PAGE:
Monitoring body weight and signs and symptoms related to heart failure (HF) can alert clinicians to a patient's worsening condition but the degree to which these practices are performed in skilled nursing facilities (SNFs) is unknown. This study analyzed the frequency of these monitoring practices in SNFs and explored associated factors at both the patient and SNF level.
An observational study of data from the usual care arm of the SNF Connect Trial, a randomized cluster trial of a HF disease management intervention. The data extracted from charts were combined with publicly available facility data. A linear regression model was estimated to evaluate the frequency of HF disease management conditional on patient and facility covariates.
Data from 28 SNFs in Colorado.
Patients discharged from hospital to SNFs with a primary or secondary diagnosis of HF.
Patient-level covariates included demographics, New York Heart Association class, type of HF, and Charlson comorbidity index. Facility-level covariates were from Nursing Home Compare.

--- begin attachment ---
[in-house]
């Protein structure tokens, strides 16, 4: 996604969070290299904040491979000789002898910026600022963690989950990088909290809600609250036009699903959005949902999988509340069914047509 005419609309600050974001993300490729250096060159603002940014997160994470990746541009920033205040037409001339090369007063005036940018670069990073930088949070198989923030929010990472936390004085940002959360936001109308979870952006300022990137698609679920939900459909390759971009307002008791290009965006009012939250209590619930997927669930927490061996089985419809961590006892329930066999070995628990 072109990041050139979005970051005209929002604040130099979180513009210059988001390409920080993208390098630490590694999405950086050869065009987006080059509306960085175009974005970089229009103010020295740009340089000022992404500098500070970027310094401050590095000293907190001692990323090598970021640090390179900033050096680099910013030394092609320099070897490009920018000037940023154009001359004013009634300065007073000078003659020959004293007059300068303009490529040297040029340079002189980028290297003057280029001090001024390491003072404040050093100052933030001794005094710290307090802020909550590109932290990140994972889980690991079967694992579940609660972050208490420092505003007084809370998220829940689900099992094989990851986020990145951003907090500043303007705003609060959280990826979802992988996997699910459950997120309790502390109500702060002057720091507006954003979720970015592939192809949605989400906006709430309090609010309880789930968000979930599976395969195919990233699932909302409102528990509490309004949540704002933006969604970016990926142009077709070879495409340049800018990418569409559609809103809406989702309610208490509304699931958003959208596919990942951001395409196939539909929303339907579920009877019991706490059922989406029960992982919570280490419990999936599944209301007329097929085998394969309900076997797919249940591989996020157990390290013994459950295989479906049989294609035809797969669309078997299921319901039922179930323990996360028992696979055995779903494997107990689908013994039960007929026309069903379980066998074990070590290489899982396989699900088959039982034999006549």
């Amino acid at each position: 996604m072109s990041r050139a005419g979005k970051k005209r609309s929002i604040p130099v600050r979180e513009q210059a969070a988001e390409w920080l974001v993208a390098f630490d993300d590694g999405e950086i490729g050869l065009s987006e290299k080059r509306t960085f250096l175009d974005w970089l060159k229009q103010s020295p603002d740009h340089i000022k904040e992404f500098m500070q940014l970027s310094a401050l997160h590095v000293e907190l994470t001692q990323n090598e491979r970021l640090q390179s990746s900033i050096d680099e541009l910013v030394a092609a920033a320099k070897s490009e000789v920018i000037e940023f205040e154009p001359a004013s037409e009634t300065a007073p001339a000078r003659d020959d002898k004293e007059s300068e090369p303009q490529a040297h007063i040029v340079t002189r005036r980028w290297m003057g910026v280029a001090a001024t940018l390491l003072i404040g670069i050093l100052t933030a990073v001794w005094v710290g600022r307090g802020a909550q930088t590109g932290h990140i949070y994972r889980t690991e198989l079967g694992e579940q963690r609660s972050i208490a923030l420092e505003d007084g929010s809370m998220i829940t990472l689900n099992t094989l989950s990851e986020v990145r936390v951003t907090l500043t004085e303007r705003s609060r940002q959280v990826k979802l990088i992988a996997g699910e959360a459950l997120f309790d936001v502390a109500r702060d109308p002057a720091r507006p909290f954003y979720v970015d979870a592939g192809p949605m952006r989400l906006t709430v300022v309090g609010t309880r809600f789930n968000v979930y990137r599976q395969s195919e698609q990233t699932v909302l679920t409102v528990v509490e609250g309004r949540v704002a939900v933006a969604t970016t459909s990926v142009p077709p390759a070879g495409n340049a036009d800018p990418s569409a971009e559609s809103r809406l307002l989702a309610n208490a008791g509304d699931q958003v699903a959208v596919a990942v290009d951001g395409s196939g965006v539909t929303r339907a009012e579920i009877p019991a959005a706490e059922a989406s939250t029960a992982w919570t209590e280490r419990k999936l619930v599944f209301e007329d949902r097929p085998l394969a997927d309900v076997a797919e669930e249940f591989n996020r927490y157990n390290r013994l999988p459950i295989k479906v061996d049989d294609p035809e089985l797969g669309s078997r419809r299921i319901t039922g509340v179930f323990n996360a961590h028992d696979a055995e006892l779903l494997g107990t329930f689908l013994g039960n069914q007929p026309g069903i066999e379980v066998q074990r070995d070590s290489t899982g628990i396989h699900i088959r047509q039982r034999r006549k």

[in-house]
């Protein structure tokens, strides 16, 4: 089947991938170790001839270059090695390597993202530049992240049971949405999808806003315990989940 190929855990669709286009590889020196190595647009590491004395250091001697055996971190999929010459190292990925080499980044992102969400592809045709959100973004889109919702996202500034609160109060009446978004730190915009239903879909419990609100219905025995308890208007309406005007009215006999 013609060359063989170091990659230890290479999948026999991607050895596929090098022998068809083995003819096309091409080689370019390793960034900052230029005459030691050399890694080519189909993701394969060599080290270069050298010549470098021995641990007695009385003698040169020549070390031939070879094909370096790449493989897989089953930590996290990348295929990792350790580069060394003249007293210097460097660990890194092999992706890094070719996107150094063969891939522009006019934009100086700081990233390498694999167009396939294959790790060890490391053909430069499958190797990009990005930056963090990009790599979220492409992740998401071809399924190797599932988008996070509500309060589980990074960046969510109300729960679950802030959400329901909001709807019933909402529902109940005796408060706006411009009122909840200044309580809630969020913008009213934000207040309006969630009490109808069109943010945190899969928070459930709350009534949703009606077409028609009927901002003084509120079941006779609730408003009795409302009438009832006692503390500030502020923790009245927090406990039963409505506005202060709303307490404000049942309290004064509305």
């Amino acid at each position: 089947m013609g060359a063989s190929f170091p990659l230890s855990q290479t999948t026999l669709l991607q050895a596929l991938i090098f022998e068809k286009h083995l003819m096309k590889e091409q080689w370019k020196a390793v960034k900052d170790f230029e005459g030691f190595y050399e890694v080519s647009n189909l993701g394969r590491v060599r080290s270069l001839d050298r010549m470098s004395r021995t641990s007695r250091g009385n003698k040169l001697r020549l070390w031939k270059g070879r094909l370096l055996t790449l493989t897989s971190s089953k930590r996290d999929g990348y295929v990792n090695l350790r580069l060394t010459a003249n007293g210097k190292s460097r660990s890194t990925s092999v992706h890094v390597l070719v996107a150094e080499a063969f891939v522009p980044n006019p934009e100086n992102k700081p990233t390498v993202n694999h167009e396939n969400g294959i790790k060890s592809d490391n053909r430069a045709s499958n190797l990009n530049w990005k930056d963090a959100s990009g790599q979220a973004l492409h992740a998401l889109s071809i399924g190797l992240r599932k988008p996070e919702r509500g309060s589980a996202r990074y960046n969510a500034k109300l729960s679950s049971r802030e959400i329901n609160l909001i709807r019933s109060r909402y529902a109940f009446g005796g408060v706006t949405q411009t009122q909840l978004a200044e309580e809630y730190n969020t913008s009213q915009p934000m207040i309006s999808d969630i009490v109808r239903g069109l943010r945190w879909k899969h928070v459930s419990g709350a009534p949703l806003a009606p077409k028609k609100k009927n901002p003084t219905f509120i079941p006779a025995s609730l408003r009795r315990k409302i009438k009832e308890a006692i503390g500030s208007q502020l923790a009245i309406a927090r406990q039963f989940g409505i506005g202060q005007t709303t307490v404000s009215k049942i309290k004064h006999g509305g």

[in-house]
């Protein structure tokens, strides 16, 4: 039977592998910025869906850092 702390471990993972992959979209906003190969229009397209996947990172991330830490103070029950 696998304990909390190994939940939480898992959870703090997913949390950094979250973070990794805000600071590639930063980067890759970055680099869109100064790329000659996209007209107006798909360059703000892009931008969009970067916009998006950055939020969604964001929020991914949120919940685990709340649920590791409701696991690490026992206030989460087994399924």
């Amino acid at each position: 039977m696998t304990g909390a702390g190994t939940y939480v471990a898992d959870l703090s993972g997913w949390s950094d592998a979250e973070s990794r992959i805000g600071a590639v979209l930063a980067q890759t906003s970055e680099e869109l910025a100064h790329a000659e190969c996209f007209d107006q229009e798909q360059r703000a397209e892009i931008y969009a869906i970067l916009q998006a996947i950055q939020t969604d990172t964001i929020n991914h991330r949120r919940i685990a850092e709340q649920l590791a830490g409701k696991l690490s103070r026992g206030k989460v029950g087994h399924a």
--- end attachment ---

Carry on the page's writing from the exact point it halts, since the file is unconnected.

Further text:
The sample (n = 320) was majority female (66%), white (93%), with mean age 80 ± 10 years and a Charlson comorbidity index of 3.2 ± 1.5. Seventy percent had HF with preserved ejection fraction, mean ejection fraction of 50 ± 16% and 40% with a New York Heart Association class III-IV. On average, patients were weighed 40% of their days in the SNF and had documentation of at least 1 HF-related sign or symptom 70% of their days in the SNF. Patient-level factors were not associated with frequency of documenting weight and assessments of HF-related signs/symptoms. Health Inspection Star Rating was positively associated with weight monitoring (P < .05) but not associated with symptom assessment.
Conclusions and Implications
Patient-level factors are not meaningfully associated with the documentation of weight tracking or sign/symptom assessment. Monitoring weight was instead associated with the Health Inspection Star Rating.
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Published online: October 16, 2020
This project is made possible through grant NIH 5R01HL113387-02.
The authors declare no conflicts of interest.
© 2020 Published by Elsevier Inc. on behalf of AMDA - The Society for Post-Acute and Long-Term Care Medicine.